The Free State Project: The Real Deal
Sunni Maravillosa

I remember hearing about the Free State Project back when Jason Sorens was recruiting feedback for the idea. Having heard of plenty of other "let's form our own group" schemes, I smiled, nodded, and pushed the delete key, and expected to hear maybe one or two more things about the project at most. I'm delighted to say that I was wrong.

I am not a porcupine -- that's the animal FSPers have fittingly chosen as their mascot. Thus, I'm not an expert or an insider. My interest in the FSP lies in two areas: 1) some people whose opinions I respect and who are very dear to me have signed on; and 2) I am interested in seeing "liberty in my lifetime", which is what the FSP intends to achieve. After grilling my friends about the FSP at length, and making email acquaintance with one of their officers and proceeding to put that individual through a similar wringer, I'm satisfied that the FSP is the real deal. What convinced me wasn't any report or argument from my friends -- it was attending an FSP event and seeing firsthand the kinds of individuals who'll be involved in this project when it comes to fruition.

FSP overview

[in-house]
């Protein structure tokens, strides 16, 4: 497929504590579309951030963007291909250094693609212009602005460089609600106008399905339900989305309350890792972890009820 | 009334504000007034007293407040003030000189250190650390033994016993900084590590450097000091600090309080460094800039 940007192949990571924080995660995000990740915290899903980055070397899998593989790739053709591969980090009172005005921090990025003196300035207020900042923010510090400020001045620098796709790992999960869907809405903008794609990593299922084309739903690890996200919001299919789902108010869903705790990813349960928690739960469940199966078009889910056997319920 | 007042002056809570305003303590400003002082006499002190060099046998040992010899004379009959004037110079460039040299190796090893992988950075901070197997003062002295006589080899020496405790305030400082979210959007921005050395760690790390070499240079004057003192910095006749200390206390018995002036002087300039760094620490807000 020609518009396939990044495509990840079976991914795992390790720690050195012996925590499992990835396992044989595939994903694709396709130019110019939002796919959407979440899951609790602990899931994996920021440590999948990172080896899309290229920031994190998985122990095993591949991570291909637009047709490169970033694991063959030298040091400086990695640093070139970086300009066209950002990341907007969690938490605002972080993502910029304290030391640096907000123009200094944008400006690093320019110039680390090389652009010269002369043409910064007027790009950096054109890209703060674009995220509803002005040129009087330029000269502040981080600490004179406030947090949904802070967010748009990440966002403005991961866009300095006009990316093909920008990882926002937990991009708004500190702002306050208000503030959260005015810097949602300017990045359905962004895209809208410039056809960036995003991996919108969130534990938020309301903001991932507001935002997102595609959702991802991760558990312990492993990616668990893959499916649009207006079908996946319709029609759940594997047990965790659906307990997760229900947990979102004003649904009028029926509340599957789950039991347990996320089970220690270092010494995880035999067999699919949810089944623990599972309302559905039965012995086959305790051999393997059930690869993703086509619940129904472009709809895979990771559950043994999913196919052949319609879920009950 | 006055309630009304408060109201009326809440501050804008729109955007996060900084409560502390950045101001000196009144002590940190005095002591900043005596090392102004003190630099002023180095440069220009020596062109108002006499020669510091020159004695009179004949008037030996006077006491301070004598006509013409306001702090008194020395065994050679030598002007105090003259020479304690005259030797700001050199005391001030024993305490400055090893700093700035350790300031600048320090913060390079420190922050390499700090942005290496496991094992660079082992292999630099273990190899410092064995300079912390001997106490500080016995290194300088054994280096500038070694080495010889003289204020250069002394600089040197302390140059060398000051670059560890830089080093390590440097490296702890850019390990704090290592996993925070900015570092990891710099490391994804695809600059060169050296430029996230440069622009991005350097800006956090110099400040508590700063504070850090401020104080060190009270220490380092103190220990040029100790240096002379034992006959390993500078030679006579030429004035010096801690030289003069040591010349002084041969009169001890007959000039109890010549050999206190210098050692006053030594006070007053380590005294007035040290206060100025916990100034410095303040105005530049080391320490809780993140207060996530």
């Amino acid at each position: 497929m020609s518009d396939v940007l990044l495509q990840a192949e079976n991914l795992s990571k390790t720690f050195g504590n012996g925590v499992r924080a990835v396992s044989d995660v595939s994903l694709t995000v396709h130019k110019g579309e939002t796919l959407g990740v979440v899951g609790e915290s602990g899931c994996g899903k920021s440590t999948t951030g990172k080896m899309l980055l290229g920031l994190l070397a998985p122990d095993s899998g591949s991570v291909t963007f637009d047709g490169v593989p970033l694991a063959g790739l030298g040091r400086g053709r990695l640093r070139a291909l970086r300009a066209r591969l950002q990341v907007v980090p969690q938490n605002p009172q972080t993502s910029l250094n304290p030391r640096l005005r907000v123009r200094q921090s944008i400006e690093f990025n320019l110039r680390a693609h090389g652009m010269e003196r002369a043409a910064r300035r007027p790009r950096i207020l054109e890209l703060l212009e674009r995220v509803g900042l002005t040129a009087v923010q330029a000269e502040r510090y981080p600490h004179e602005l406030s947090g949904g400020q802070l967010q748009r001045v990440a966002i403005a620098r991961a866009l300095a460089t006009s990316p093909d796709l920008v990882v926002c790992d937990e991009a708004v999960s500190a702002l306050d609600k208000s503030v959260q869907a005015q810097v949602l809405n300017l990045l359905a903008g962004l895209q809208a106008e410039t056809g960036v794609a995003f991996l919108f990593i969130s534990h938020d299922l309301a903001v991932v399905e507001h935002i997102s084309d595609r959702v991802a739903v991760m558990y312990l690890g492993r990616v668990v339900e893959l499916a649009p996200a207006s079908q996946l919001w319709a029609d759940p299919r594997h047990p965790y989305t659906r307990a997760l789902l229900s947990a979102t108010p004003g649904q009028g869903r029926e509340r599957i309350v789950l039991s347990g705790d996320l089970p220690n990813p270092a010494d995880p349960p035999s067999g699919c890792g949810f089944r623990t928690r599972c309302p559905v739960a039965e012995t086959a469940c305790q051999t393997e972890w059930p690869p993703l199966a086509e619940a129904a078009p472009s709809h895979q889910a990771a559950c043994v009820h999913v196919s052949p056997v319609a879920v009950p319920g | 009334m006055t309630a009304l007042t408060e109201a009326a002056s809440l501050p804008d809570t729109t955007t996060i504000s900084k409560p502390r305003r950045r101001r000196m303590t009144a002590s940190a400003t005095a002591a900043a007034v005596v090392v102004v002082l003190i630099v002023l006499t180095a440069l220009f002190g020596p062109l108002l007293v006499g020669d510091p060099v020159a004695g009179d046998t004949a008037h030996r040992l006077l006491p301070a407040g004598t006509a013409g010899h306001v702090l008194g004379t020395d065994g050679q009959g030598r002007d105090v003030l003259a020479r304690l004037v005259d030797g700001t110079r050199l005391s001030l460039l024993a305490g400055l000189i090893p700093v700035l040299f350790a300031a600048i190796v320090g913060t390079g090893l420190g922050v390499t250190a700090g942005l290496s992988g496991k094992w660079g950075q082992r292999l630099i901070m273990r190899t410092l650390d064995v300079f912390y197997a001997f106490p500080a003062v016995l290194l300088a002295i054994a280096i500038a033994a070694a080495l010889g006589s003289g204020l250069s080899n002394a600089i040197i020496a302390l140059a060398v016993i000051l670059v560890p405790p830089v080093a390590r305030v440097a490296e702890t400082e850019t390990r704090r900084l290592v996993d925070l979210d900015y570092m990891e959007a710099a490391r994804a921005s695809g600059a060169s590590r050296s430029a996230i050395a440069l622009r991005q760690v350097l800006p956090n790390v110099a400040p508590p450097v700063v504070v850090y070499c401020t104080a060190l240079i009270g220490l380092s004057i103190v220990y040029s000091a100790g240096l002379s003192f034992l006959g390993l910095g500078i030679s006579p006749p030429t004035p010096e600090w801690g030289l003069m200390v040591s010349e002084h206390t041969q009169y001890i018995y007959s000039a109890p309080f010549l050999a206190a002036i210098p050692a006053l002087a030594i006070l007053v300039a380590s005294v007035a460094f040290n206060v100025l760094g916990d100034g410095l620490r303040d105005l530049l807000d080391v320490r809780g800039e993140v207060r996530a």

The goal of the Free State Project, for those of you who've been lurking in darkest Peru and haven't heard about it, is to create a group of freedom-loving individuals dedicated to creating a freedom enclave in the U.S. People are not asked to send any money, nor buy or invest cash into any idea, infrastructure, or project. They are asked to consider the project, and commit to moving to the state that is ultimately selected by their members as the Free State. Ten states are in the running for the Free State (you can find details, plus oodles of statistics on each state and comparisons, at the FSP site). When membership reaches 5,000, porcupines will vote on the state to move to (members may choose to exclude some states from their commitment); when it reaches 20,000, they will begin moving to that state.